How are the heights measured?
All tree, and nothin' but the tree! We measure from the top of the soil to the top of the tree; the height of the container or the root system is never included in our measurements.
What is a gallon container?
Nursery containers come in a variety of different sizes, and old-school nursery slang has stuck. While the industry-standard terminology is to call the sizes "Gallon Containers", that doesn't exactly translate to the traditional liquid "gallon" size we think of. You'll find we carry young 1-gallons, up to more mature 7-gallons ranging anywhere from 6 inches to 6ft.
How does the delivery process work?
All of our orders ship via FedEx Ground! Once your order is placed online, our magic elves get right to work picking, staging, boxing and shipping your trees. Orders typically ship out within 2 business days. You will receive email notifications along the way on the progress of your order, as well as tracking information to track your plants all the way to their new home!
Why are some states excluded from shipping?
The short & sweet answer is: "United States Department of Agriculture Restrictions." Every state has their own unique USDA restrictions on which plants they allow to come into their state. While we wish we could serve everyone, it's for the safety of native species and helps prevent the spread of invasive disease & pests. We've gotta protect good ole' Mother Nature, after all.
The Venus® Dogwood is one of the most outstanding flowering dogwood trees there is. Not only does it have very large, pure-white blooms, a full 6 inches across, but the tree itself is very vigorous, and forms a broad plant, reaching 18 feet in height and well over 20 feet across. In time it will grow even larger. The branches sweep right down to the ground, even in older trees, so give it plenty of room to show off. This is a wonderful specimen for a lawn, or to plant at the edge of a wooded area. It blooms profusely, and it also has excellent red and orange fall colors.
- Very large pure white blooms
- Fall colors of red and orange
- Very vigorous and reliable
- Fully hardy in zone 6
- Resistant to major diseases
The Venus® Dogwood grows best in full sun or light partial shade, such as from overhead deciduous trees. It is one of the most vigorous dogwood trees, and it is fully hardy throughout zone 6. It also has good resistance to powdery mildew and to the deadly anthracnose disease. Plant in moist, rich soil, and although this tree is drought resistant once established, it benefits from watering during extended dry spells. This prize-winning hybrid tree is a top choice of all the flowering dogwoods available.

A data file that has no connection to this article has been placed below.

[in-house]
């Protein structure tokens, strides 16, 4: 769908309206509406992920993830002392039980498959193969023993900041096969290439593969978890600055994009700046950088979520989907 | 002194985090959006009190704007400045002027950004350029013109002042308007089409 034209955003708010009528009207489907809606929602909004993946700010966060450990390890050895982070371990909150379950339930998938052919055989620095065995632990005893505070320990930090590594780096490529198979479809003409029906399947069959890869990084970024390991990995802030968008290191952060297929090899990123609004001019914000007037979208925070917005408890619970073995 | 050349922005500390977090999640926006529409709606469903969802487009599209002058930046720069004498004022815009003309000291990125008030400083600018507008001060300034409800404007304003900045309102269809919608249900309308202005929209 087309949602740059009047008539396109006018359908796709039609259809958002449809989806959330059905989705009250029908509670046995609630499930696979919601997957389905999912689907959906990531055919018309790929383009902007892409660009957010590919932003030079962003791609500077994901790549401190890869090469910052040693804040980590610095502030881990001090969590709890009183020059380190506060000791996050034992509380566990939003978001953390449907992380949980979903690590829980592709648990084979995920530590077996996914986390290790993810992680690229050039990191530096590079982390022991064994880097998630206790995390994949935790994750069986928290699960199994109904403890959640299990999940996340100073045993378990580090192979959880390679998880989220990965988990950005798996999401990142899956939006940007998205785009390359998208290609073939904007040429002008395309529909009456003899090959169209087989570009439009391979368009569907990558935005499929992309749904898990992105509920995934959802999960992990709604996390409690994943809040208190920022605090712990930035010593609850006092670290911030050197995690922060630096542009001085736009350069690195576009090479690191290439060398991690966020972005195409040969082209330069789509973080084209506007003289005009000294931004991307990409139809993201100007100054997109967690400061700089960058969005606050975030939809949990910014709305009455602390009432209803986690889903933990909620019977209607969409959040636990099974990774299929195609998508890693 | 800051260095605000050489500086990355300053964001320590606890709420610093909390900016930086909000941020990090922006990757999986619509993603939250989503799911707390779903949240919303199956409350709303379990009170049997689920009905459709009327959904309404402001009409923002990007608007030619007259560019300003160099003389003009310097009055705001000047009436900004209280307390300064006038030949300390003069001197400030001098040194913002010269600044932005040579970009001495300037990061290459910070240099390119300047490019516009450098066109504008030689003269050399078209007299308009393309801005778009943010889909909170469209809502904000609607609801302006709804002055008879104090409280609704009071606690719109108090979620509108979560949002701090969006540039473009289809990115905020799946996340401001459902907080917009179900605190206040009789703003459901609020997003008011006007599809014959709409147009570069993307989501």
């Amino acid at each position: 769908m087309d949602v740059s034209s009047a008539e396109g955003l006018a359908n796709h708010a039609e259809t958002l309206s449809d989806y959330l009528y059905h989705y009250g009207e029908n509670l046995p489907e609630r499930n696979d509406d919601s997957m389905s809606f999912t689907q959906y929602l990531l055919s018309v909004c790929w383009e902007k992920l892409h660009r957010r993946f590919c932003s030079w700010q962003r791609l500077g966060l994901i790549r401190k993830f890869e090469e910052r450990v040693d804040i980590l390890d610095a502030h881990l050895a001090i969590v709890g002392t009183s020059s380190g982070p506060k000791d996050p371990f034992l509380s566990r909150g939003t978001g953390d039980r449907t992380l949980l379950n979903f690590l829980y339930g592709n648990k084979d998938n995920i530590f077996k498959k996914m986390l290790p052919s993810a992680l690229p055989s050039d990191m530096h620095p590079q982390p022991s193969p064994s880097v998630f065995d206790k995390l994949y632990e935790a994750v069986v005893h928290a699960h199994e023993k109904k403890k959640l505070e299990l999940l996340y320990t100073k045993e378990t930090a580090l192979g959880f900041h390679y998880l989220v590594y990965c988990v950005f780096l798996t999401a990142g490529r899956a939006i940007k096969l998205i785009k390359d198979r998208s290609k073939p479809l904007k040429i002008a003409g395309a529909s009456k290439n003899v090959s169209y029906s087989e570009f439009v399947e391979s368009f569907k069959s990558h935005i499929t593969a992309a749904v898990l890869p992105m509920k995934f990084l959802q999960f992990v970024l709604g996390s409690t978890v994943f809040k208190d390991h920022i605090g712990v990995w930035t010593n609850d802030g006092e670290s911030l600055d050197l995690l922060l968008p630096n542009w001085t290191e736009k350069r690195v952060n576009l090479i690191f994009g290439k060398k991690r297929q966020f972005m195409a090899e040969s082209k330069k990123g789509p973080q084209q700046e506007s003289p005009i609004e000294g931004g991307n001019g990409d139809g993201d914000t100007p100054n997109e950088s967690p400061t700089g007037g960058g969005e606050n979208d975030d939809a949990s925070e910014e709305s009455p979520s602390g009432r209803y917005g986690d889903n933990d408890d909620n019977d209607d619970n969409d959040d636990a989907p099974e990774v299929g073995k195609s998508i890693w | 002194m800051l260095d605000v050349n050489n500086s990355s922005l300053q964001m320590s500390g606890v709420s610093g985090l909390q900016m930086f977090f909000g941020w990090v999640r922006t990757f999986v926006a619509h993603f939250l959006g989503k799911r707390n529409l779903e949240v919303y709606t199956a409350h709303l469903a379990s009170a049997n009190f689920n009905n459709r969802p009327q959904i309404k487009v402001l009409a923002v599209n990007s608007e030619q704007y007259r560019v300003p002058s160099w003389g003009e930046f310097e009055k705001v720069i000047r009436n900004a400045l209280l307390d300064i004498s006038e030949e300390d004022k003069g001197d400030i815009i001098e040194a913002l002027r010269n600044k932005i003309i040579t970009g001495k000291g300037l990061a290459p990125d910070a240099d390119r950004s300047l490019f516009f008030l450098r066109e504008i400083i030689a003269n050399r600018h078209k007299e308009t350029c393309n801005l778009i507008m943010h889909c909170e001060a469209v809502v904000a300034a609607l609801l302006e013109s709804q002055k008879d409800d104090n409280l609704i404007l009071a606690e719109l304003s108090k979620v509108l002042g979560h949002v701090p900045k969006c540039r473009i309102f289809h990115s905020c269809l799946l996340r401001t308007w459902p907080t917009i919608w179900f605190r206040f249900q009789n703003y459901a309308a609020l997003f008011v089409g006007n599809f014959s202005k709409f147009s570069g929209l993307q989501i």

- Plant Hardiness Zones 6-9
- Mature Width 18-24
- Mature Height 14-18
- Sun Needs Full Sun, Partial Sun
Flowering dogwood trees are without doubt among the most spectacular spring and early summer flowering trees available. But if you have grown them in the past you may have had problems, since older types are prone to several diseases and fussy about climate and soil. If you would love to plant one, but don’t want to be disappointed, then relax, because the Venus® Dogwood is hardy, remarkably disease resistant and vigorous, as well as being amazingly beautiful, with some of the largest flowers you have even seen on a dogwood.
The Venus Dogwood is a densely-branched tree that will retain its branches right to the ground if not trimmed up to develop a trunk. It grows vigorously so that in 20 years it can be 18 feet tall and 20 feet wide, while a 30-year tree can reach 30 feet wide and 25 feet tall. Even the branches of mature trees still reach the ground, creating a spectacular specimen. Be sure to allow sufficient room for the full development of this tree – give it plenty of space. The glossy dark-green leaves are broad ovals, 3 to 4 inches long, with a heavy texture. In fall they turn beautiful shades of reds and oranges, taking this tree to the end of the season in full glory.